I like to think that I am a pretty proficient baker, but I do have a kryptonite.... pastry.  It's a completely unreasonable fear, as all pastry is, is a mixture of fat, flour and water - fundamentally not scary at all!  But I've had a few bad experiences with pastry not working and I must admit that I usually just buy pastry ready made cos its easier.... But no more! I refuse to be scared of a food, so I am going to practice making pastry til I can do it properly (and I'll get pie!), it shall be my pastry project.  I've managed a pecan pie and a lemon meringue pie so far, but I thought I'd do a blog about a lovely pie I found in my BBC Goodfood magazine which uses sweet shortcrust pastry.  It's a Plum and marzipan pie, two of my favorite things.

For the pastry
225g cold unsalted butter, chopped into small pieces
350g plain flour
50g icing sugar
1 large egg yolk (save the white for brushing the pastry)

For the filling
1kg plums (Victoria or Excalibar plums are delicious if you can find them), halved, stoned, then halved again
100g golden caster sugar, plus extra for sprinkling
2 tsp cornflour
1 tbsp ground almonds or fine polenta
1 tsp almond extract
200g marzipan, chopped into 1½ cm cubes
egg white, for brushing (reserved from making the pastry)
cream or ice cream, to serve

  1. Put the butter and flour in a food processor with 1/4 tsp salt and blend until the mixture resembles damp breadcrumbs.  Or do this by rubbing the butter and flour together in a big bowl with your fingertips. (Or you can use a stand mixer fitted with a paddle attachment).  Add the sugar and stir to combine.
  2. Whisk the egg yolk with 2 tbsp ice cold water and drizzle over the flour mixture.  Stir with a knife to blend the mixture until it starts to form larger clumps.  If the mixture is too dry add a little more water a tsp at a time.
  3. Tip out onto a work surface and briefly knead the dough to bring it together as a smooth ball.  Avoid overworking or it will become tough.  Flatten the dough into a puck shape and wrap well in cling film.  Chill for at least 30 mins, or for up to two days, or freeze for 2 months.
  4. Tip the plum,s sugar and cornflour into a large pan and toss to coat.  Simmer for 3-5mins stirring now and then, until the plums have just begun to soften.  Tip them into a sieve suspended over a large bowl and leave for 30 mins - 1 hour stirring every 10mins, until the juice has all collected in the bowl.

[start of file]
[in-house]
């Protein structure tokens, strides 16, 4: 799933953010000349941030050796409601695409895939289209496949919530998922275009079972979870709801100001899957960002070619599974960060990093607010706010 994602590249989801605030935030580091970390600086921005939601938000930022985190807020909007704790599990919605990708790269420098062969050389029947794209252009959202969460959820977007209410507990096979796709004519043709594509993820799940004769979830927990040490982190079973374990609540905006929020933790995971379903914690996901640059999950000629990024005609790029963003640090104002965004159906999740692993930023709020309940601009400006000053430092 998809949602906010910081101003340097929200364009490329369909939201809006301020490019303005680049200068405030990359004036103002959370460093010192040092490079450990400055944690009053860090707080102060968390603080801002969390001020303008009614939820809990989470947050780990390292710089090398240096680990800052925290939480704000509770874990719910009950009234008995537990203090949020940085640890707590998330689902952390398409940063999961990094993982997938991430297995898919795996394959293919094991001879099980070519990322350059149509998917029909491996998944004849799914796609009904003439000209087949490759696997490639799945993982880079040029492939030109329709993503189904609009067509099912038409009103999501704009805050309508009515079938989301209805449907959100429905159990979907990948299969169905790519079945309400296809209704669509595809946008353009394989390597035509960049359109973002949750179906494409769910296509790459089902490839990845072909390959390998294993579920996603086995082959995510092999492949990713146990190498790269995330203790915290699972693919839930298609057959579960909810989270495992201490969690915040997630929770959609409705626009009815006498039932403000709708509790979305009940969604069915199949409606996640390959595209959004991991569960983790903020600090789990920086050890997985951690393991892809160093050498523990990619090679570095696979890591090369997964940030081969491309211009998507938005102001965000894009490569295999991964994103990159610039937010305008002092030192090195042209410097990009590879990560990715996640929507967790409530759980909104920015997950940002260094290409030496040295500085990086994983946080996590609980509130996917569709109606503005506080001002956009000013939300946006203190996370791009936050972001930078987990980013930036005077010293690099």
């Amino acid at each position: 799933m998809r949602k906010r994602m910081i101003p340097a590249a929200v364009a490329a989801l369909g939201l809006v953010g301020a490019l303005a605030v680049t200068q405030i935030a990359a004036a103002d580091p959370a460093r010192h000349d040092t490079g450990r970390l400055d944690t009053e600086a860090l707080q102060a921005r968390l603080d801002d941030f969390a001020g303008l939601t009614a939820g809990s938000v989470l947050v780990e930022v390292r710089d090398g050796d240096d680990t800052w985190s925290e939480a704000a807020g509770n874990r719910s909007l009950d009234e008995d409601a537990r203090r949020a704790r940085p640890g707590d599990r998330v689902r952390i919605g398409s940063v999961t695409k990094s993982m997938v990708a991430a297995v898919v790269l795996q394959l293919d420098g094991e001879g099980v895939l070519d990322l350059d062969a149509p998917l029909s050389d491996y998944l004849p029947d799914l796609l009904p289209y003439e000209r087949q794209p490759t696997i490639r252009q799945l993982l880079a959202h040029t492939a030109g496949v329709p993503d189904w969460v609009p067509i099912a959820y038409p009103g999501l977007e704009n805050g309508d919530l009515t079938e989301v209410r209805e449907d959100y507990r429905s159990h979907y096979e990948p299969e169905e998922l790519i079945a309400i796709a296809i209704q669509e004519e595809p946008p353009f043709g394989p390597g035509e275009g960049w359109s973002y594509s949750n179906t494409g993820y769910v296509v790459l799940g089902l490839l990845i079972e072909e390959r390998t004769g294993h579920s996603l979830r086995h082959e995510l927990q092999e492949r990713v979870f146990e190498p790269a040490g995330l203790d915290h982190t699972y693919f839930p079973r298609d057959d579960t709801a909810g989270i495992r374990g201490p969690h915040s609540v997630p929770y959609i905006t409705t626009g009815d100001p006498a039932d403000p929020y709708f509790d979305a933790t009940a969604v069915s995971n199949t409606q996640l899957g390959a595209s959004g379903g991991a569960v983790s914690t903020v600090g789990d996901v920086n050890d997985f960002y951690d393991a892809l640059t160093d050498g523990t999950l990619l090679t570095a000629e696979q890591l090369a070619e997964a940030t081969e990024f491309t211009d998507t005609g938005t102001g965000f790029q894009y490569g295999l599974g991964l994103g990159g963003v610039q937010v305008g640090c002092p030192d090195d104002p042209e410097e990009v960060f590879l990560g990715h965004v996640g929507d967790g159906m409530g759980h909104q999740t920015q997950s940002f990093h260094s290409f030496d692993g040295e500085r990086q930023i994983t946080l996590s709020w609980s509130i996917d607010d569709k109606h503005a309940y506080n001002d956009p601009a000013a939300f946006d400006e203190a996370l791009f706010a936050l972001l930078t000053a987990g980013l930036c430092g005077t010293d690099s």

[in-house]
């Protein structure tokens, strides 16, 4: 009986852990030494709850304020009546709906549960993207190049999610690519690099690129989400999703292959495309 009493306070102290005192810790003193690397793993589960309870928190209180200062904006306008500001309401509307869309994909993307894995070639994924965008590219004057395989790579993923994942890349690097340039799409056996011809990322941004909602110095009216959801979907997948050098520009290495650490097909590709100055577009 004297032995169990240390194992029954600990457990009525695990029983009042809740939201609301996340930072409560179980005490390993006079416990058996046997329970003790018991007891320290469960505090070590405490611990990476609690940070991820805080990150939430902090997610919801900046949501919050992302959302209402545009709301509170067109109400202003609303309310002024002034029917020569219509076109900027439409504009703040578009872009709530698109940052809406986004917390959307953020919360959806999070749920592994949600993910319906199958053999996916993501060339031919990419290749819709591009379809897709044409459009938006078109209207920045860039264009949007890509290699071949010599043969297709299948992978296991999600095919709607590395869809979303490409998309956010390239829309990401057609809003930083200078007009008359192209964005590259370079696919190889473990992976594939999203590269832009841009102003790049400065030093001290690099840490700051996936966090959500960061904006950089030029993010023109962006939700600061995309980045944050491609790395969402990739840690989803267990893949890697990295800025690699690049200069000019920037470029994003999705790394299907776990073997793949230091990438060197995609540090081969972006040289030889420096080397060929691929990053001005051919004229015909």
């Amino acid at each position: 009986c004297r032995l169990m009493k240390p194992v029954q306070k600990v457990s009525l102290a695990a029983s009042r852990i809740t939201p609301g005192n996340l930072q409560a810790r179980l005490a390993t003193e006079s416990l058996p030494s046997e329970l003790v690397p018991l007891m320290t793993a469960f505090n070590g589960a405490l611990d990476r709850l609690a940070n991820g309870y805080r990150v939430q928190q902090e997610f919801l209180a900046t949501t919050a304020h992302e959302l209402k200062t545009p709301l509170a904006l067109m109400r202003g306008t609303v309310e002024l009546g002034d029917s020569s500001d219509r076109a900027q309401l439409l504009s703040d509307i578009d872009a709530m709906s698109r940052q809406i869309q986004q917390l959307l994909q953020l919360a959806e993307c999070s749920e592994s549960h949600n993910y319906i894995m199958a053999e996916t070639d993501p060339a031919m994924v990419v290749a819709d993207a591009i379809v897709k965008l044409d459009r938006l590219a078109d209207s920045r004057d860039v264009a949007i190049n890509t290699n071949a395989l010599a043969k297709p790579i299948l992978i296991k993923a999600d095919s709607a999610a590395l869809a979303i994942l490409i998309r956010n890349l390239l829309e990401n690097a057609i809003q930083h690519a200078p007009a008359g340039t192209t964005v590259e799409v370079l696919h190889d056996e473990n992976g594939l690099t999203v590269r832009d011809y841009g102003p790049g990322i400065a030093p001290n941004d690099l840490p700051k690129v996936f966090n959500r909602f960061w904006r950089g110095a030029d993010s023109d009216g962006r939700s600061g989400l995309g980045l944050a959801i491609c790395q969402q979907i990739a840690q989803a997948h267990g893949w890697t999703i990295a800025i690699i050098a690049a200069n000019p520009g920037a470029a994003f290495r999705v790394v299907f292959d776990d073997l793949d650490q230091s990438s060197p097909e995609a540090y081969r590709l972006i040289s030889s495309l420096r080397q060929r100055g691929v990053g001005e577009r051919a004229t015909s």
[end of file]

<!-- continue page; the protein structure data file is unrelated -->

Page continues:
5. Remove the dough from the fridge and divide into 2 pieces, one slightly bigger than the other. Re-wrap the smaller piece of dough and set aside.  On a lightly floured surface (or a piece of bake-o-glide, seriously nothing gets stuck to it!) roll out the dough to the thickness of a 50piece, or until large enough to line the base of your pie plate or tin, with a little pastry overhanging.  Roll the dough on your rolling pin and lift onto the plate or tin and press it well into the corners.  Scatter the almonds or polenta over the base.
  6. Stir 2 tbsp of the strained plum juice and the almond extract into the plums.  Spoon the filling into the pie dish, dotting the marzipan between the layers of plums as you go.  Heat the oven to 190c/170c fan/ gas mark5 and place a baking sheet on the middle shelf.
  7. Top the pie with a lattice crust. Roll out the remaining pastry and cut into 1.5cm wide strips.  You can see step by step images on creating a lattice crust here.  First, arrange the pastry strips on top of your pie, with a small space between each one.  Fold back alternate strips from the centre then lay a strip across the middle near the folds.  Next flip the folded strips back to cover the middle pastry strip.  Fold back the strips that are woven under the middle piece.  Lay another strip across the middle and flip alternate strips back again.  Repeat until you have a woven pattern.
  8. Once covered, whisk the reserved egg white and brush over the pastry/  Scatter with a little extra sugar and bake for 45 mins until golden and bubbling.  Cool for 10mins before serving with cream or ice cream.
Now I must admit I got a bit of pastry shrinkage on baking, which probably means I added a bit too much water when making the dough.  Also, the recipe does not chill the pastry once in the the dish, which I've seen recommended on other websites as helping to stabilise the dough.  Next time I'll try this and hopefully get less shrinkage.  But the pie tastes lovely and was definitely a successful attempt at sweet pastry.